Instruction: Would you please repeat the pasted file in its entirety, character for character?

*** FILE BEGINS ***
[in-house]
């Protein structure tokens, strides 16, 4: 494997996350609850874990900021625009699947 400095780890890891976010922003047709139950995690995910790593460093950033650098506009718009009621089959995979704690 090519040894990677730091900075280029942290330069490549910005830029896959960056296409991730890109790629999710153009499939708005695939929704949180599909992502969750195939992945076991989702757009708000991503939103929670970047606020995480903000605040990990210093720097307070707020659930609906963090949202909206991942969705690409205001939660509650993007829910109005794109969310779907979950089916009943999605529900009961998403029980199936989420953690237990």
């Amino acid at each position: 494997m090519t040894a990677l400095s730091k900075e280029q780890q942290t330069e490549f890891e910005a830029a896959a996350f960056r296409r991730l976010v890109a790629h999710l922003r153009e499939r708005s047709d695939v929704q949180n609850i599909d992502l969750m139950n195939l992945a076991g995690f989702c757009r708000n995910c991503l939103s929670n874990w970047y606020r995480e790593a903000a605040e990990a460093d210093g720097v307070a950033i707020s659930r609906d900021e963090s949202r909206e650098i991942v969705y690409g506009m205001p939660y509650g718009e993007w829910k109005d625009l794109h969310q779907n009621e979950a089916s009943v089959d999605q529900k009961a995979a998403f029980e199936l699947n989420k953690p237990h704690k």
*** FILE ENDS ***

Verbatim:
[in-house]
């Protein structure tokens, strides 16, 4: 494997996350609850874990900021625009699947 400095780890890891976010922003047709139950995690995910790593460093950033650098506009718009009621089959995979704690 090519040894990677730091900075280029942290330069490549910005830029896959960056296409991730890109790629999710153009499939708005695939929704949180599909992502969750195939992945076991989702757009708000991503939103929670970047606020995480903000605040990990210093720097307070707020659930609906963090949202909206991942969705690409205001939660509650993007829910109005794109969310779907979950089916009943999605529900009961998403029980199936989420953690237990």
């Amino acid at each position: 494997m090519t040894a990677l400095s730091k900075e280029q780890q942290t330069e490549f890891e910005a830029a896959a996350f960056r296409r991730l976010v890109a790629h999710l922003r153009e499939r708005s047709d695939v929704q949180n609850i599909d992502l969750m139950n195939l992945a076991g995690f989702c757009r708000n995910c991503l939103s929670n874990w970047y606020r995480e790593a903000a605040e990990a460093d210093g720097v307070a950033i707020s659930r609906d900021e963090s949202r909206e650098i991942v969705y690409g506009m205001p939660y509650g718009e993007w829910k109005d625009l794109h969310q779907n009621e979950a089916s009943v089959d999605q529900k009961a995979a998403f029980e199936l699947n989420k953690p237990h704690k």